Comcast Screws Up Even When They Fix Things

In general my Comcast internet service has been reliable and fairly fast. So I was not overly concerned when in December Comcast offered to increase my internet speed for free. All I had to do was trade in my cable modem for a newer model. I accepted the offer, but I was surprised when a wireless gateway was delivered by UPS rather than a camel modem. The wireless gateway is a combination of a cable modem, a voice over ip adapter, and a wifi router. I already had a wifi router that I had recently purchased and was very happy with. 

My router is an Archer C9 made by TP-LINK. It is 802.11ac router, and I had found it delivered much better performance to both 802.11ac adapters in my iMac and MacBook as well as the 802.11n adapters in my Roku boxes. I was very happy with it. I did not want to give it up for some other device of unknown quality. 

I decided to try  the new wireless gateway, and it delivered the higher speeds promised. In the best case that I tested I saw a 50% increase in downloads speeds. I found that an appealing situation, so I sent back my old cable modem.  As I got my more experience with the setup, I found some problems that I was able to solve, but I had one lingering issue. Machines connected by wifi would have problems after the computer went to sleep. When I would wake up the computer, it reported that wifi was connected, but when I attempted to browse the internet I had DNS lookup failures. I checked the configuration of the wifi adapter and it showed the correct DNS servers listed. If I stopped and restarted the wifi, everything worked fine once again. After a couple of weeks of having to restart my wifi several times a day, I was quite annoyed.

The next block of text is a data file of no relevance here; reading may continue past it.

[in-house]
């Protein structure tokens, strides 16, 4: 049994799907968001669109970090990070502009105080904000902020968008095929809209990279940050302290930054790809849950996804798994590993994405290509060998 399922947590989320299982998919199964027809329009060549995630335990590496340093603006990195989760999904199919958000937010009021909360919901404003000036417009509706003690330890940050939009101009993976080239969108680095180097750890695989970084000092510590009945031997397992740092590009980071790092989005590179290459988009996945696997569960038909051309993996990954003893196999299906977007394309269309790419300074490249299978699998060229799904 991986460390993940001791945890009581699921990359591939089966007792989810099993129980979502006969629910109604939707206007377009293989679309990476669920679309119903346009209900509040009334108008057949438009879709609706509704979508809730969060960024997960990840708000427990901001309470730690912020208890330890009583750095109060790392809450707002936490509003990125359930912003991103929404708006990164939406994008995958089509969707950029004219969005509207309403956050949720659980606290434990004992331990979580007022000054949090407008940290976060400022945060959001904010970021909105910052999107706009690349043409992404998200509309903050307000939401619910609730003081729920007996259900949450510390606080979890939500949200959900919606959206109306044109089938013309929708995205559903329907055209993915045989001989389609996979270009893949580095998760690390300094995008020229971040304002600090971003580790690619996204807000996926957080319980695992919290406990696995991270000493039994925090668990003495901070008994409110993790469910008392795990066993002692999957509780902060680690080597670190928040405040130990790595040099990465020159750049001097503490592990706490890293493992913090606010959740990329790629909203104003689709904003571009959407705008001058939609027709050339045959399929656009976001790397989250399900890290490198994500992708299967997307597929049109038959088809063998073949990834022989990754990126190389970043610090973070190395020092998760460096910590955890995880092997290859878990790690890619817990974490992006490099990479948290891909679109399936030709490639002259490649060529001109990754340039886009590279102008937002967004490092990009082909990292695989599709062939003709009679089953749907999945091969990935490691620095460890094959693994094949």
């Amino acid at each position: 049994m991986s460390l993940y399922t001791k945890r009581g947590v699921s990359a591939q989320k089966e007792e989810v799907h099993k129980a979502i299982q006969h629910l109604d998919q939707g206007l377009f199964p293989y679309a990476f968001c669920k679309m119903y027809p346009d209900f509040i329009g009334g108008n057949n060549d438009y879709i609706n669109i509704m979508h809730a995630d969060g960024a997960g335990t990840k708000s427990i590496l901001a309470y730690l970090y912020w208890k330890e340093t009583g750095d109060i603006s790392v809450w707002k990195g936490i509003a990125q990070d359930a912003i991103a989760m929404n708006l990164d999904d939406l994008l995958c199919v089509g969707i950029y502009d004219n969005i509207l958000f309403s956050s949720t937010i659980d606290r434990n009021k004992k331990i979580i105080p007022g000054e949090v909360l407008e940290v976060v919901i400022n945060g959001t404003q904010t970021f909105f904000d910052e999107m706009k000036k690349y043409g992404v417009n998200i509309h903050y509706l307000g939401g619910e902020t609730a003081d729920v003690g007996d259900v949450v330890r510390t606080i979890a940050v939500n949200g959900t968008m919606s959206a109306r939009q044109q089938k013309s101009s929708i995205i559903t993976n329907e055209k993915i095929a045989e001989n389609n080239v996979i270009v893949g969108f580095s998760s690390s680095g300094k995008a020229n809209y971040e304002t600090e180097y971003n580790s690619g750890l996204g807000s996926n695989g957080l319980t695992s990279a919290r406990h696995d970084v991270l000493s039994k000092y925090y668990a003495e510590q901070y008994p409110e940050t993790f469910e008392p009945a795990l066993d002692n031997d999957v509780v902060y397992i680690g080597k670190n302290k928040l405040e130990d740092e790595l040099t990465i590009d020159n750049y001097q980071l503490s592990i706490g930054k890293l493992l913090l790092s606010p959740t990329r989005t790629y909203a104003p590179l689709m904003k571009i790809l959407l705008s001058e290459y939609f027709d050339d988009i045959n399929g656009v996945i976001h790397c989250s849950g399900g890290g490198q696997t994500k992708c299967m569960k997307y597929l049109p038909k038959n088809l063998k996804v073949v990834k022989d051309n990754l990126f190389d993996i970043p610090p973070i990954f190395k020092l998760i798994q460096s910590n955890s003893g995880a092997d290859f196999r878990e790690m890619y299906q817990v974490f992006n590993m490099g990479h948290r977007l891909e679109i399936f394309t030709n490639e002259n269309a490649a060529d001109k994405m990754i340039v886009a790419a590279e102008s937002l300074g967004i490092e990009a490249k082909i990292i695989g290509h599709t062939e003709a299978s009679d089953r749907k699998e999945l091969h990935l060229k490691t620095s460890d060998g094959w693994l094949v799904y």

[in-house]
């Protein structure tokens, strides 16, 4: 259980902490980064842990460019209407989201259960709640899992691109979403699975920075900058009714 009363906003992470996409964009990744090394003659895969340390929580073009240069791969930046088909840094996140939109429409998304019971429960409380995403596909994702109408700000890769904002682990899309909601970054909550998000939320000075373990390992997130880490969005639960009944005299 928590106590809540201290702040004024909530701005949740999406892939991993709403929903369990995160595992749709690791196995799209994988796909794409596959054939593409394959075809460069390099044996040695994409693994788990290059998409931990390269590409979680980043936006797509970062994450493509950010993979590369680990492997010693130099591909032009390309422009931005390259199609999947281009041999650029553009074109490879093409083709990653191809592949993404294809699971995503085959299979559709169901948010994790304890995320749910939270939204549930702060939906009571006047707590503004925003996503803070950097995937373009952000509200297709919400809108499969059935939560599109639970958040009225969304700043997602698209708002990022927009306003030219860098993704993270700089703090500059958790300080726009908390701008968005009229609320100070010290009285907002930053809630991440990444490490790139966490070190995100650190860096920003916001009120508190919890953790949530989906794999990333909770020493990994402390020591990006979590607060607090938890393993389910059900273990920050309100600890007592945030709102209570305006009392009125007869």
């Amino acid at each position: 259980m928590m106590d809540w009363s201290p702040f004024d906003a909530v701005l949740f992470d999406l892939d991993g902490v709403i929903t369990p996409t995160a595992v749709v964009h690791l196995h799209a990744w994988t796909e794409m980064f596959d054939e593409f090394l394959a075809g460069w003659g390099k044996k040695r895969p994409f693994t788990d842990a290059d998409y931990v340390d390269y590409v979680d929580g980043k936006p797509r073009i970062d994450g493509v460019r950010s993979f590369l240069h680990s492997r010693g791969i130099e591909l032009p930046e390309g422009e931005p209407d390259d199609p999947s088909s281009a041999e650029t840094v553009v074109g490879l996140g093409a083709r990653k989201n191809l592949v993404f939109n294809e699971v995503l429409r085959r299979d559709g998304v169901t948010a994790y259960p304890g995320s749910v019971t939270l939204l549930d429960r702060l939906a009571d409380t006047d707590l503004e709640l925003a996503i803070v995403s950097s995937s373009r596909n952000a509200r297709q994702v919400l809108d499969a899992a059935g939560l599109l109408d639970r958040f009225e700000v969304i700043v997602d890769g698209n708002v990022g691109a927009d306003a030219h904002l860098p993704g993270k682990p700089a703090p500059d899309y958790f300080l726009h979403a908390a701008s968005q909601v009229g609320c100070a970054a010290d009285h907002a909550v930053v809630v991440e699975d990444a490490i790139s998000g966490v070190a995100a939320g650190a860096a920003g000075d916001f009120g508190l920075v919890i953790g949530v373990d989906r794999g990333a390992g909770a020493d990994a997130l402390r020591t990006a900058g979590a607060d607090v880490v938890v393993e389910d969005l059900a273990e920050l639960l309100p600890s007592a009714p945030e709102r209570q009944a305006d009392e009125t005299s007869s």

I spent some time in Comcast’s support forums, and while I could not find my exact problem being discussed, I did see that many people were having problems with the model of wireless gateway that I was using. Many people suggested putting it in bridge mode, which bypassed the router section and allowed you to use your own router. I decided that this was the best solution, but it required Comcast tech support to put the gateway into bridge mode. 

Calling Comcast puts you into a voice mail menu system that seems impossible to escape from. I had clearly tried all of the obvious fixes for my problem, and I had a preferred solution, so I needed to talk to person. I tried hitting the 0 key repeatedly and requesting an agent over and over. Eventually, the system said I would be transferred to a person. I got voice mail saying tech support was closed for the evening. 

When I decided to try contacting tech support again, I gave up on the phone, and I tried a web chat with Comcast tech support. This worked. I got through to a support person in about 10 minutes, and I requested that they put my gateway into bridge mode. She was happy to do that. After I gave her the MAC address of the device, she told me she would put it into bridge mode. 

At that point I lost the connections to web chat. I never got a chance to ask if it mattered which ethernet port I used to connect to the gateway, or if the gateway would need to be restarted. It took me about 20 minutes to get everything reconfigured, and I did have to power cycle the gateway to get things to work.  Things have been running well since, but it would have been helpful if the Comcast tech had arranged a alternate method of communication before putting the gateway into bridge more. 

Because of how difficult it was to get hold of a person at Comcast, I spent about 4 weeks with flaky internet. After my first attempts to call Comcast, I knew I would need to have at least an hour of free time before I could seriously tackle fixing my problem. In the future, I will be extremely leery of attempting anymore upgrades to my Comcast hardware.